Despite what Disney might have led us to believe, it takes work to better our relationships. Anyone who says otherwise is either lying (at least to themselves) or divorced from reality (pun intended). Whether we’re talking partners, friends, family, colleagues, flatmates, or another context altogether, relationships are a skill.
The good news is this means we can get better at them. The bad news is it can be haaaard, you guys. But it’s totally 100% worth it. After all, relationships are the lifeblood of our existence and they teach us more about ourselves than we could ever hope to learn on our own.
Being married all of 18 months, I don’t consider myself anything close to an expert in this field but luckily for me (and my relationship), plenty of wise and knowledgeable people have written useful books that attempt to answer the perennial question of “how to relationship.”
Here are a few of my favourites:
7 must-read books that will better your relationships
The 5 Love Languages by Gary Chapman
The 5 Love Languages has a simple but powerful concept: each one of us has one of five possible dominant “love languages” and most issues in our long-term romantic relationships are caused by mismatched languages. The good news is we can easily figure out what our love language is, along with that of our partner’s, and learn to speak each others lingo.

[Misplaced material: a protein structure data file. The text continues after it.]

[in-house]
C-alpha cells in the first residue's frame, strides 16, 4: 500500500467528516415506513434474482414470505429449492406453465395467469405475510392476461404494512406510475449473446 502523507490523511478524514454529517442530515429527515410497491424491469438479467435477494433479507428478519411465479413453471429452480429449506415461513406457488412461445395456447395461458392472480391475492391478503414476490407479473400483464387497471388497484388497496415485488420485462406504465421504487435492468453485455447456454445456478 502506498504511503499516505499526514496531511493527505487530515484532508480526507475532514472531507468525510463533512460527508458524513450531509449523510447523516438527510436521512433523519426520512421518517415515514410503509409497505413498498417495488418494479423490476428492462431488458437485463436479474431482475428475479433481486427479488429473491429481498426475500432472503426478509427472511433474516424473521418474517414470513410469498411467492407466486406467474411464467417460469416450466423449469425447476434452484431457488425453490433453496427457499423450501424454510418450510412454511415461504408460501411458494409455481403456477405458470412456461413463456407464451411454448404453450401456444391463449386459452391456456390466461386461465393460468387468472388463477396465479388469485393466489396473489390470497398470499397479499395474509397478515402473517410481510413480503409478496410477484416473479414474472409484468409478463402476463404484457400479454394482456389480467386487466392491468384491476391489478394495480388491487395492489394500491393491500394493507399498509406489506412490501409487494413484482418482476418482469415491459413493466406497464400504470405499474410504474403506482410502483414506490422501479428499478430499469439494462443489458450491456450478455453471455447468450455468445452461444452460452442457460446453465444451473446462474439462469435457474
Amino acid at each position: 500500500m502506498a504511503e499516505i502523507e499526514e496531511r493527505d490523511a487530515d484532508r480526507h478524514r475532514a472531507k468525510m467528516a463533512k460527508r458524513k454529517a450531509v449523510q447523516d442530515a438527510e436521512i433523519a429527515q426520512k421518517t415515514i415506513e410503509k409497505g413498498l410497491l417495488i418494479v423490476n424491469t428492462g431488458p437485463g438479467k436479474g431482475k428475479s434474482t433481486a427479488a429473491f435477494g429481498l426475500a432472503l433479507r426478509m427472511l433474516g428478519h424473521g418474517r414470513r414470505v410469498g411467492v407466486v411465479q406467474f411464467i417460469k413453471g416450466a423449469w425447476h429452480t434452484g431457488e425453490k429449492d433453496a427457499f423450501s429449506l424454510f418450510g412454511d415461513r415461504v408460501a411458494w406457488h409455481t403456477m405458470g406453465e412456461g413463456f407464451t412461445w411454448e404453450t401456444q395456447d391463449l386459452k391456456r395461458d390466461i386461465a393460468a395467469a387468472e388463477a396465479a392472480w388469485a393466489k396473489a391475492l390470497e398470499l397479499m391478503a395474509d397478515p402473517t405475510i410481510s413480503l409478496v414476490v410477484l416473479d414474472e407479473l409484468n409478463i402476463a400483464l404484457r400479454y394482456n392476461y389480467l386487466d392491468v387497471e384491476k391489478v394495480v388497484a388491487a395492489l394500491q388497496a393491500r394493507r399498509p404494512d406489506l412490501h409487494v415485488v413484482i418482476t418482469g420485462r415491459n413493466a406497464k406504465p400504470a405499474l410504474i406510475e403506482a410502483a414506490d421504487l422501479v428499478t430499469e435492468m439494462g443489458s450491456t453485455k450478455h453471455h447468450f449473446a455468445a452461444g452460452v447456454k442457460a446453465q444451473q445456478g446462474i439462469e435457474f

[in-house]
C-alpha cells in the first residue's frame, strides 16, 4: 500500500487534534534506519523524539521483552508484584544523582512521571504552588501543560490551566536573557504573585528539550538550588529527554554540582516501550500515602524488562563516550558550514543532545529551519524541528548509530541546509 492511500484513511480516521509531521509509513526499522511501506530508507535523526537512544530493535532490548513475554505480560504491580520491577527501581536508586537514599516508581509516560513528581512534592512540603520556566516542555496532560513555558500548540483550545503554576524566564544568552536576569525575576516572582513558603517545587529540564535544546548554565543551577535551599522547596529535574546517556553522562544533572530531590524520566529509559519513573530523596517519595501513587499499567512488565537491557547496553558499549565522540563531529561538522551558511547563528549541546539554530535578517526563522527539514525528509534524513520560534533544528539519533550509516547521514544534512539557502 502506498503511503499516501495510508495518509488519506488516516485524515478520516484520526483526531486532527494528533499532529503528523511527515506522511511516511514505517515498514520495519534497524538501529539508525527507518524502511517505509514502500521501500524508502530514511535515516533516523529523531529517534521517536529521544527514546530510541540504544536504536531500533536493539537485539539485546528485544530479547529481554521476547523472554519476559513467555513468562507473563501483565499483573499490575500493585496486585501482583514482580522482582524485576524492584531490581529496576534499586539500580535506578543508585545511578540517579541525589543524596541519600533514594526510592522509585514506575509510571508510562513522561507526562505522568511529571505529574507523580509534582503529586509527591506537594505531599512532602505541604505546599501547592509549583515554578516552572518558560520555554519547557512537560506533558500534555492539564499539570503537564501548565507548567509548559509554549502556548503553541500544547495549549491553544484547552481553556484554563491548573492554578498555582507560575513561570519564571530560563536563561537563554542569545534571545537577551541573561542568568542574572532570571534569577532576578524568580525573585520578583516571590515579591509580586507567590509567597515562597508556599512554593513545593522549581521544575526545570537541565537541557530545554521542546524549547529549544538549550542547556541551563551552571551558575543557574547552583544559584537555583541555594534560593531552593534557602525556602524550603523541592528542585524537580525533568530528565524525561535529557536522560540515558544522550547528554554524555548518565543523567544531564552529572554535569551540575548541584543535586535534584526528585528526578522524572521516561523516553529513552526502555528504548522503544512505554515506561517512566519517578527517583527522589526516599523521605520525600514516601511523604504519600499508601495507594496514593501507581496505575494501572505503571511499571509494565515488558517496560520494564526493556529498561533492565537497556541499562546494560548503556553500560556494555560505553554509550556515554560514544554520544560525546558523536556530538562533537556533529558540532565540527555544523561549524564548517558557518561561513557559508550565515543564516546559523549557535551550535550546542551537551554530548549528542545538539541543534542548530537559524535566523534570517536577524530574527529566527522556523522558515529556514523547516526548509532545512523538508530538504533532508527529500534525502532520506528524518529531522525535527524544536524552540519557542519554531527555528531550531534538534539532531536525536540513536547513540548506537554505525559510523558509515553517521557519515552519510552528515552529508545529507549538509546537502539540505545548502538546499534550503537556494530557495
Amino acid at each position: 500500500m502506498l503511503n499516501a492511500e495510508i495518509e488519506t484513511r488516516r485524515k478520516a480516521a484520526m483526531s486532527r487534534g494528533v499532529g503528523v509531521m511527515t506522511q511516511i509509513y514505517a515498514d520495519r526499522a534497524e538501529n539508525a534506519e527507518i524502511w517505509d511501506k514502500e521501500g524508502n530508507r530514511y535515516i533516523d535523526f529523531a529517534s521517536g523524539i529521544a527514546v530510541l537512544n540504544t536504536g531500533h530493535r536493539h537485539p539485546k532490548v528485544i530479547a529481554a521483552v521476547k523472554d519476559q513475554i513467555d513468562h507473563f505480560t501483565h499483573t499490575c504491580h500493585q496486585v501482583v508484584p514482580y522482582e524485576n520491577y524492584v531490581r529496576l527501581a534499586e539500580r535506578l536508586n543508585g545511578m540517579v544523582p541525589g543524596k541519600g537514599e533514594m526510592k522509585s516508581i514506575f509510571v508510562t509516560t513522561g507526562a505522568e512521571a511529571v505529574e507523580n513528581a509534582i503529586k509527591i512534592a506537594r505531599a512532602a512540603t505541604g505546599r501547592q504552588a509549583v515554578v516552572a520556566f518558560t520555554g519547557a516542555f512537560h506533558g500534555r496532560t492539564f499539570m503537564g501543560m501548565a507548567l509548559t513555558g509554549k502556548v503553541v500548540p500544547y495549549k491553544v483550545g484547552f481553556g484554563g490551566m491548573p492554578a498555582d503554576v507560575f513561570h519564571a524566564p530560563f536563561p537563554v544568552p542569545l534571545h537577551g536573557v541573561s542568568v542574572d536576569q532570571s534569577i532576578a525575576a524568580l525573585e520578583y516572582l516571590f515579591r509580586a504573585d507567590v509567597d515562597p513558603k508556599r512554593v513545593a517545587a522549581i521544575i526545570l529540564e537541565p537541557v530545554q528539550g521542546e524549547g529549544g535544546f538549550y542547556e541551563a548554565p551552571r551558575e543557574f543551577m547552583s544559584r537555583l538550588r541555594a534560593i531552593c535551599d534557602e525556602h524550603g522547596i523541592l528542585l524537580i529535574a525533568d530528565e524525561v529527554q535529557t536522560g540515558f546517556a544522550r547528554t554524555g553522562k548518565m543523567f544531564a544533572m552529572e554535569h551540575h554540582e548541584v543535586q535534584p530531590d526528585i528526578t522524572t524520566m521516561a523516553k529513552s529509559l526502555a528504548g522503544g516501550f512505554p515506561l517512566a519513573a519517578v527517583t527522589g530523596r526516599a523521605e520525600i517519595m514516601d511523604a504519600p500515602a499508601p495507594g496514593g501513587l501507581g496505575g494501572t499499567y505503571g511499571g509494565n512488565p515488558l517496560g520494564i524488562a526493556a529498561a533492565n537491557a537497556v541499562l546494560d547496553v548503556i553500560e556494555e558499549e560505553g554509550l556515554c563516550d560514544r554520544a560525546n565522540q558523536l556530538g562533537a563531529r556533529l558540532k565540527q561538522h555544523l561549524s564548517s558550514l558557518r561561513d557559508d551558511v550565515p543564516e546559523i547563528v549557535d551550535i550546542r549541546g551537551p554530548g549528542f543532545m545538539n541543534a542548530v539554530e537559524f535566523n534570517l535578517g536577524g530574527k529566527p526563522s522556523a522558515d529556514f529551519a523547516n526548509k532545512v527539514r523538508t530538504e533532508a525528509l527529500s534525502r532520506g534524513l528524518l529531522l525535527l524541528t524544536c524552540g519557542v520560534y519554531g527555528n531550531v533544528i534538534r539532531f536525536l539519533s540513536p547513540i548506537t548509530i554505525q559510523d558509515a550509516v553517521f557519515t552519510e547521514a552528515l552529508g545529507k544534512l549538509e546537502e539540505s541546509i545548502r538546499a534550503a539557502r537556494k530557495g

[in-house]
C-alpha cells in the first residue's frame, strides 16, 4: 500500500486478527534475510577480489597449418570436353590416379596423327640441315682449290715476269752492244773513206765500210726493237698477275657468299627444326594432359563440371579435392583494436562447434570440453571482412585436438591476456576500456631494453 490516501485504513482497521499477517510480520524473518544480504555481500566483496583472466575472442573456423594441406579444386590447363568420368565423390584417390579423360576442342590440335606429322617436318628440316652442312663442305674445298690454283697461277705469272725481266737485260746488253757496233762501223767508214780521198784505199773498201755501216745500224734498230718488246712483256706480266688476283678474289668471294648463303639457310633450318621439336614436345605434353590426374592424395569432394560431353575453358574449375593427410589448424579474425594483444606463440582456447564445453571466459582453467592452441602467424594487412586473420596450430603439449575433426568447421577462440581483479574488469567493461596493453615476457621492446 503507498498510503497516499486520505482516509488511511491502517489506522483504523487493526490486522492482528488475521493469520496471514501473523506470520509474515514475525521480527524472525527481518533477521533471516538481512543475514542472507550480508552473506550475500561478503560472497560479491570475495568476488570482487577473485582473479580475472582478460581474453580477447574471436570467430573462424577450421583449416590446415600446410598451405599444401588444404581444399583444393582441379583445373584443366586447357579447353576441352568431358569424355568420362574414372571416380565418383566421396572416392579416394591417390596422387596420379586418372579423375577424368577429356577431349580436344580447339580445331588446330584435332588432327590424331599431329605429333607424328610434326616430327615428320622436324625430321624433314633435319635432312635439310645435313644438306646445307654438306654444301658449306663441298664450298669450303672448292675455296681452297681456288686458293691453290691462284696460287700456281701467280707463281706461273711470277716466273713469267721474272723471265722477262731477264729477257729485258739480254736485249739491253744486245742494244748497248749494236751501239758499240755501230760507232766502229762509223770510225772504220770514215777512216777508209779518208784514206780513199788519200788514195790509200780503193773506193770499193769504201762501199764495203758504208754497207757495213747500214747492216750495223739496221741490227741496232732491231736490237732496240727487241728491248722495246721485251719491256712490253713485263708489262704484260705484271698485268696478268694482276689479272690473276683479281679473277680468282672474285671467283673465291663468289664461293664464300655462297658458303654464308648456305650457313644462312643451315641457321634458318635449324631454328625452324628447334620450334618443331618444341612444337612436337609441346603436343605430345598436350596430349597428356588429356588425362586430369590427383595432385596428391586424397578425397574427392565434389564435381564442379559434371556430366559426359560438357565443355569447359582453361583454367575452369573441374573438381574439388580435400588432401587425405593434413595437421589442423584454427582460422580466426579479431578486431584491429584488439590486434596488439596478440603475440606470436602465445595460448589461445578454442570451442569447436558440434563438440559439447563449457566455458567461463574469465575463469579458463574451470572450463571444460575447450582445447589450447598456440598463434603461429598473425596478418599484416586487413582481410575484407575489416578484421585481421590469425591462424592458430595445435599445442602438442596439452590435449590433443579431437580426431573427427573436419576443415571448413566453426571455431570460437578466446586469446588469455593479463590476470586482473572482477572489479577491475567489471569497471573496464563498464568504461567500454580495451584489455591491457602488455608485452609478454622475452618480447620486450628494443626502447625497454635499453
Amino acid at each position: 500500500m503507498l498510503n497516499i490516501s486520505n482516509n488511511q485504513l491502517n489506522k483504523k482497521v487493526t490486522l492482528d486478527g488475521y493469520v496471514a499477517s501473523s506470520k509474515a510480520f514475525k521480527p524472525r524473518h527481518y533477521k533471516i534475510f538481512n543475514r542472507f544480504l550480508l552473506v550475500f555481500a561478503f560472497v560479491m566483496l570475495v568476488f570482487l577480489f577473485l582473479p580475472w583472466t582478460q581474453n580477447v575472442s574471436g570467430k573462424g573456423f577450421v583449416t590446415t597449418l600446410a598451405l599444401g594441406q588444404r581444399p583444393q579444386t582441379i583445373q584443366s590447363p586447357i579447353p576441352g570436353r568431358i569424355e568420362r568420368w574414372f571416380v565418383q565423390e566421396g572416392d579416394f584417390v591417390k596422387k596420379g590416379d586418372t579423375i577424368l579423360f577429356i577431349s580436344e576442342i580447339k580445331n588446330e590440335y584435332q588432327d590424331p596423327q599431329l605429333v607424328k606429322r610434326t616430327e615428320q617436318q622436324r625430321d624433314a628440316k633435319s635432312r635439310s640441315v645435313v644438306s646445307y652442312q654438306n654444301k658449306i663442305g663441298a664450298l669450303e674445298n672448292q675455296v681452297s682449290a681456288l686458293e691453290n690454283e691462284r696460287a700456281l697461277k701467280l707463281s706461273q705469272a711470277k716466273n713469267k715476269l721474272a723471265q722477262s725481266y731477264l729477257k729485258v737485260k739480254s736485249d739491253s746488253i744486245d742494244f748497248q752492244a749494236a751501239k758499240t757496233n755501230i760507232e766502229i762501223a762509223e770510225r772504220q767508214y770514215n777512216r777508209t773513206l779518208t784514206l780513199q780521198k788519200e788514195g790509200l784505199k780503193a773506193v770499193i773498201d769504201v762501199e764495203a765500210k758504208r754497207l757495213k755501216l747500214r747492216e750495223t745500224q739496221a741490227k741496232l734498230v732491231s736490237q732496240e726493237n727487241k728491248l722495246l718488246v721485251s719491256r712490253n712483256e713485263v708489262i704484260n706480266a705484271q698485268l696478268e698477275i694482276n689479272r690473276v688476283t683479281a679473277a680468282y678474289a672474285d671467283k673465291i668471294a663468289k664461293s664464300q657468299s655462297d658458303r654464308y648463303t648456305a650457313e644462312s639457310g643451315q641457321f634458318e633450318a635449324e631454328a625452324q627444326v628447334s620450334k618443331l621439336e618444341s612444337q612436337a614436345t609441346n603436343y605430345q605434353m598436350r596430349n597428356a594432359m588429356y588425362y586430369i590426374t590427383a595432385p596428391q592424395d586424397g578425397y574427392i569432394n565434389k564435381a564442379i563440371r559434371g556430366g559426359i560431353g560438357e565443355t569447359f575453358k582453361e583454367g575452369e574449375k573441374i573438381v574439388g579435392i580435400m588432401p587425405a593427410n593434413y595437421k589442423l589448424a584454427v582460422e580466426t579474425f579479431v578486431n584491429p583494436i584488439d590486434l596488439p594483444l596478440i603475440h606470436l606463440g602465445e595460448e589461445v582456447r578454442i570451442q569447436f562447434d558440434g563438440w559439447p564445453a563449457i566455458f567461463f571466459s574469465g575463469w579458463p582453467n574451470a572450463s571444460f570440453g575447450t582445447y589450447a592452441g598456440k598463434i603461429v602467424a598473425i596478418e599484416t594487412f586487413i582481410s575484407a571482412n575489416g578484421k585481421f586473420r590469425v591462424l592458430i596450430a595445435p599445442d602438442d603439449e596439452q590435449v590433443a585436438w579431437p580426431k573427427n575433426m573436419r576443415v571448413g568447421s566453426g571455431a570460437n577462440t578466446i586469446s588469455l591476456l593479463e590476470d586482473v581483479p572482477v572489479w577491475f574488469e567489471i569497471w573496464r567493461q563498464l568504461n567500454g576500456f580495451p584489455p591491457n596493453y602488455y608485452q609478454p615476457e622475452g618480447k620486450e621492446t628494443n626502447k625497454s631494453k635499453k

In my (totally amateur) opinion, I don’t share the author’s conviction that just speaking the same language is enough for a relationship to thrive, but this book is an interesting read and offers a useful and practical insight into simple improvements we can all make.
Best for: Ironing out those “What is this really about?!” conversations where you just seem to keep missing each other, learning simple but effective ways to do nice things for each other.
Boundaries: Where You End and I Begin by Anne Katherine
This book (along with Where to Draw the Line: How to Set Healthy Boundaries Every Day by the same author), is a great primer in what healthy boundaries are all about. Anne Katherine explains the different kinds of boundaries we encounter in all kinds of relationships. As well as giving a clear breakdown of what boundaries look like in practical terms, she also gives examples of how to communicate boundaries in different circumstances (including with people who are totally oblivious to social cues).